Having crossed the couloir, a vague path leads you up and right onto the south side of the ridge up to the Aiguille du Goûter.
Crossing the Grand Couloir Safety Notes
- The couloir is often busy, wait in a safe spot until you have an opportunity to cross without affecting others.
- Don't be afraid to jump the queue; if a group is putting you in danger by making you wait, ask to go ahead. Etiquette and a desire on everyone's part to keep moving normally ensures that you don't wait around for long.
- The wire across the couloir can be useful, but consider whether you need it. The couloir is roughly 30m wide, and 40 degrees, usually with a very good path across it. Many people prefer to quickly dash across rather than introduce ropes and other things that may slow them down. The best way of staying safe is to be quick.
- If you use the wire, clip a karabiner to it, clip your rope through the karabiner and then tie each party member on to the rope with plenty of slack and carry the slack in your hands to avoid tripping over it. The wire is only there for an emergency in case of a fall and it is not to be used like a via ferrata. Do not clip into the wire with a sling - the wire is several metres away from the path across the couloir, so if you clip into it with insufficient slack it will pull you off the path and leave you hanging in mid-air.
- Once across the couloir, and headed for the Refuge du Goûter, you are still threatened by stonefall (but less so) for the first 50 vertical metres or so. Keep moving!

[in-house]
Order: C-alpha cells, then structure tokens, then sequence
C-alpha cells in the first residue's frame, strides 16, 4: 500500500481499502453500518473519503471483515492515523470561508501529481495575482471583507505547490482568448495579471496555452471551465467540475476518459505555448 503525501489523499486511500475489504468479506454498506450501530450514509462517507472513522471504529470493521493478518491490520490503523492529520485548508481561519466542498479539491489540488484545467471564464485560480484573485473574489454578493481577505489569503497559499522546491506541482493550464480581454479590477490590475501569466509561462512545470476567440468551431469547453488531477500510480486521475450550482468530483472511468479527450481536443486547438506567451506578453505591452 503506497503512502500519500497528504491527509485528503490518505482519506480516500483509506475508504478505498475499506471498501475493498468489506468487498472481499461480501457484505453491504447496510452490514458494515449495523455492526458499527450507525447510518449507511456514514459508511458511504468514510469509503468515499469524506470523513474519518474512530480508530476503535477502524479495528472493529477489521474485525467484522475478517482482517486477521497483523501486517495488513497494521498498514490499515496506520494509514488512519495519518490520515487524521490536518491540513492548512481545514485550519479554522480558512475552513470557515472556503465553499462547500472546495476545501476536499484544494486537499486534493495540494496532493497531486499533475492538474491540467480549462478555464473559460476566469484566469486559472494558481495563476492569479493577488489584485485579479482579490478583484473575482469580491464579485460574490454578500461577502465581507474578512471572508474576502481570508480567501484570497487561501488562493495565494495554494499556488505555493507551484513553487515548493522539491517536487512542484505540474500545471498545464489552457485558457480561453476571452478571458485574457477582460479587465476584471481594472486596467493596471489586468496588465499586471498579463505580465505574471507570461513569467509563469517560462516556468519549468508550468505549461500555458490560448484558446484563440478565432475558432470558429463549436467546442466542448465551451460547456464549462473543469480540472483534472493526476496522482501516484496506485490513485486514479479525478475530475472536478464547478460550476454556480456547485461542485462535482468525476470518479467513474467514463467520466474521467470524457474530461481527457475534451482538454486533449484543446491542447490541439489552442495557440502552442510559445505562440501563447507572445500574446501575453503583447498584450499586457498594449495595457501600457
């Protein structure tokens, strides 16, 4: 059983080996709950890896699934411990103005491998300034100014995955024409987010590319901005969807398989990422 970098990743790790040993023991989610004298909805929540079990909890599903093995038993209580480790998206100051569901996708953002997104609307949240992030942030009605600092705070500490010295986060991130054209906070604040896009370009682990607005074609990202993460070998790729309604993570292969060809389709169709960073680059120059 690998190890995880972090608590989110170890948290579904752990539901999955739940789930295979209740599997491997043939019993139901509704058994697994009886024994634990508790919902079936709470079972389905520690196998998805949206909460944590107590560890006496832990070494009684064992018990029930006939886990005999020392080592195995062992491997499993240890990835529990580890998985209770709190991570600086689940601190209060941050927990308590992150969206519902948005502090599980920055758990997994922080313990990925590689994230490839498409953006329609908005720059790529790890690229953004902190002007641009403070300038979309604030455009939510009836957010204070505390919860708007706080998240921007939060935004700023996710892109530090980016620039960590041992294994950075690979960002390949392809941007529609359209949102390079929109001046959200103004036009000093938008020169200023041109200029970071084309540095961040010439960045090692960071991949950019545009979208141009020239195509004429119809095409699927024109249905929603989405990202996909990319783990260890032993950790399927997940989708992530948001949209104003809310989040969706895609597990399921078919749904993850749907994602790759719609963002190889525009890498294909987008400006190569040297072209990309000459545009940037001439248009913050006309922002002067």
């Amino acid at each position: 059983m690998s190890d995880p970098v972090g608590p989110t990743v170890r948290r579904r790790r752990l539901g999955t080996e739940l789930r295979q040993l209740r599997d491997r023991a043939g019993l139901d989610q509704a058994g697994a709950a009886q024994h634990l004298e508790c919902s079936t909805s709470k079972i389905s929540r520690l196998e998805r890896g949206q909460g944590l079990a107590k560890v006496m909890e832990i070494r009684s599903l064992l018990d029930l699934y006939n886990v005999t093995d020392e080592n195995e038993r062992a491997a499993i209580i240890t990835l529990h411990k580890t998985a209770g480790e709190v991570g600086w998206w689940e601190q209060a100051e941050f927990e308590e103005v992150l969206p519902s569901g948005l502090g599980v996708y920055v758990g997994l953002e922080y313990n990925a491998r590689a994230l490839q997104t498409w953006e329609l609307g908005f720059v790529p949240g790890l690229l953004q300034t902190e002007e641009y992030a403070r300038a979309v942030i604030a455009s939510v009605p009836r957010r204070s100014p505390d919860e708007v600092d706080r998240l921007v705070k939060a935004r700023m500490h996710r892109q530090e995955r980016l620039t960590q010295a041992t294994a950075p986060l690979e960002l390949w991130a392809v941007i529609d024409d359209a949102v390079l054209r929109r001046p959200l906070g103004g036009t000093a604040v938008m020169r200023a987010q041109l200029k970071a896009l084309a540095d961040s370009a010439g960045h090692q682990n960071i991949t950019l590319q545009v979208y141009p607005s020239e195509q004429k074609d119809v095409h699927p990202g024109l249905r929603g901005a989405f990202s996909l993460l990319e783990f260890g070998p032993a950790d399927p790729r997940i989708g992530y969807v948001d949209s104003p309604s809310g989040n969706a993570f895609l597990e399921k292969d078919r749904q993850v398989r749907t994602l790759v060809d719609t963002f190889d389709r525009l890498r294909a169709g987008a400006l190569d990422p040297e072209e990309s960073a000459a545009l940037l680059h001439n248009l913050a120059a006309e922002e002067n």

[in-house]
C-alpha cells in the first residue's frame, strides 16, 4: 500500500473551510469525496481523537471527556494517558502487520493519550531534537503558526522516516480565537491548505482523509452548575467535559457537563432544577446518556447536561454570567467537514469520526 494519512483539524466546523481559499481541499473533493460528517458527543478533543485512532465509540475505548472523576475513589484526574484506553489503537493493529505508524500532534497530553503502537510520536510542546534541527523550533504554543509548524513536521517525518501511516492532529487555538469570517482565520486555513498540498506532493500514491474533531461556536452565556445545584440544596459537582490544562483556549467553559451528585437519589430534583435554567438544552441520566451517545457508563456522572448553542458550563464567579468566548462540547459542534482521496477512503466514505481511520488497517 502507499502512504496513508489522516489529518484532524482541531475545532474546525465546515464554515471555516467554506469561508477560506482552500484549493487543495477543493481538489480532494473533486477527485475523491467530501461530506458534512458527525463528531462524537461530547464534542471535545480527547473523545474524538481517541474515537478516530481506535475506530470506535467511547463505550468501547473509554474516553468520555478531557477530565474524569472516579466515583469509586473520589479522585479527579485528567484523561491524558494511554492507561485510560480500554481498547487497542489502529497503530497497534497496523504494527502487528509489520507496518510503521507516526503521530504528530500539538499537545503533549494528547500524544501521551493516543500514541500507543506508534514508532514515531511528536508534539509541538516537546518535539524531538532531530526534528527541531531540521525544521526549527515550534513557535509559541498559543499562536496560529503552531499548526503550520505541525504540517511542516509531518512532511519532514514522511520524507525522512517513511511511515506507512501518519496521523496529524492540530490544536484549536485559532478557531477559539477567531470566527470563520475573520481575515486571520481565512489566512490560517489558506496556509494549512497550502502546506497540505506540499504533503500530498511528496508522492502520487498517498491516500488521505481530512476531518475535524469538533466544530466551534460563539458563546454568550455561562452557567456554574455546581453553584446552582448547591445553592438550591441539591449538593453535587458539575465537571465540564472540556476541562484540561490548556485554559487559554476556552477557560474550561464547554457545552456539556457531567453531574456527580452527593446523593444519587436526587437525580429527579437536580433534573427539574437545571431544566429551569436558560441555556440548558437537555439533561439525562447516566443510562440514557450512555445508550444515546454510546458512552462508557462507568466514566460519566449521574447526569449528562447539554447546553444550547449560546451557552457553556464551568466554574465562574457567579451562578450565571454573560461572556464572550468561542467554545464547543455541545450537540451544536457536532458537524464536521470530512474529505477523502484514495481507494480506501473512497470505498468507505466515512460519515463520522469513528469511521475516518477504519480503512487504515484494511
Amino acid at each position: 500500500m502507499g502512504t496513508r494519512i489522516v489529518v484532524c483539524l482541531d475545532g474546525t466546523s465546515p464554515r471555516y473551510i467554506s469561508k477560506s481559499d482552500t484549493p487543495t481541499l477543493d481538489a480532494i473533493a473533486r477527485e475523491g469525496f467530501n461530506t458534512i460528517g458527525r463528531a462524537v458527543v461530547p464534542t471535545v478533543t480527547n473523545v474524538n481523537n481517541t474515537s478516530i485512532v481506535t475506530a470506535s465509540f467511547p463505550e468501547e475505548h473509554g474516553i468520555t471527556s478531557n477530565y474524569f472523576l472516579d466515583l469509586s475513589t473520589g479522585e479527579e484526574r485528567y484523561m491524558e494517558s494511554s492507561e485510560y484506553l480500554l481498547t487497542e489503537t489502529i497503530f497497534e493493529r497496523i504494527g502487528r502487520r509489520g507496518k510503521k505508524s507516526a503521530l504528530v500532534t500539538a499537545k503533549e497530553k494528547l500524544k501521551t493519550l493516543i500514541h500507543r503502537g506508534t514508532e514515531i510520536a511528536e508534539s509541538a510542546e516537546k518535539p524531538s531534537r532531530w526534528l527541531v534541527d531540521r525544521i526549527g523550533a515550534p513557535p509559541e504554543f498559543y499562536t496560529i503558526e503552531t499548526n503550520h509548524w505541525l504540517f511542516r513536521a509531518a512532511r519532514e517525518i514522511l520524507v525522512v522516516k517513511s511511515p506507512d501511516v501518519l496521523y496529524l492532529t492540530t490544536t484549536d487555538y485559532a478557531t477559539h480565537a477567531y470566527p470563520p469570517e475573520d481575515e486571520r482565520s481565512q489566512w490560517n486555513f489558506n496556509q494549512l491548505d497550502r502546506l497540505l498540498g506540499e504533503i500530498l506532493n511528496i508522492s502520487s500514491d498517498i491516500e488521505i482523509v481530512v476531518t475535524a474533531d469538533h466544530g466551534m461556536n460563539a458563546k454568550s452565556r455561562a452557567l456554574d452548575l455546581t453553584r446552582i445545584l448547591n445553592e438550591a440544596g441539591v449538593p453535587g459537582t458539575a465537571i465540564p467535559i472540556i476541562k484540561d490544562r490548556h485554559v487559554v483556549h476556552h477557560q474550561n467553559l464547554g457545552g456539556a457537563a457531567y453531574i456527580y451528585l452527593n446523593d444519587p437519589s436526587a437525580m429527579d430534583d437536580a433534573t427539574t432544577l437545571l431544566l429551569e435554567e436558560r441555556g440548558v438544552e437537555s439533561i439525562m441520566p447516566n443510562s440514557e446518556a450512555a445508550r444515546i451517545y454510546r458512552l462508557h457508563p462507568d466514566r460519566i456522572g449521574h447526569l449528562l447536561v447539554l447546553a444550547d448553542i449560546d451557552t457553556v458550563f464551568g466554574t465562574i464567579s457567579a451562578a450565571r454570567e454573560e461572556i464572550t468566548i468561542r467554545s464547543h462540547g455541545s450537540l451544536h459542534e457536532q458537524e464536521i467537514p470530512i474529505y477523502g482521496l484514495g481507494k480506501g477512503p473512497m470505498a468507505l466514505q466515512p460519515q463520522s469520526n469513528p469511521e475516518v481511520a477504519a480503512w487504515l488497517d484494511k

- Higher up the ridge, you can often see into the couloir, and will be able to shout to people crossing lower down if you see any rocks falling. The word normally shouted is "caillou" (French for pebble/stone, pronounced "kai-oo"), but any loud expletives should work.
2) From here follow the vague path, polish, crampon scratches and occasional red paint marks up the ridge, over some enjoyable and straightforward scrambling, until roughly 3600m, where cables have been installed as handrails. Follow these to the now disused old Refuge du Goûter (which is now completely locked up and can't be dossed in, but which does have a fantastic view of the route you have just completed). Go around the hut to the right and climb a short snow slope (often equipped with a handrail) to reach the top of the Aiguille du Goûter.
3) Having taken in the superb view of the Aiguille du Midi, walk south for 100m along the flat snow ridge to reach the new Refuge du Goûter. Getting to the Refuge du Goûter takes roughly three hours from the Tête Rousse. Breakfast is served in the small hours of the morning at the Goûter (the exact time depends on what month it is and when the sun will rise) so the approach to the Dôme du Goûter is usually climbed in the dark. Luckily the route finding is straightforward.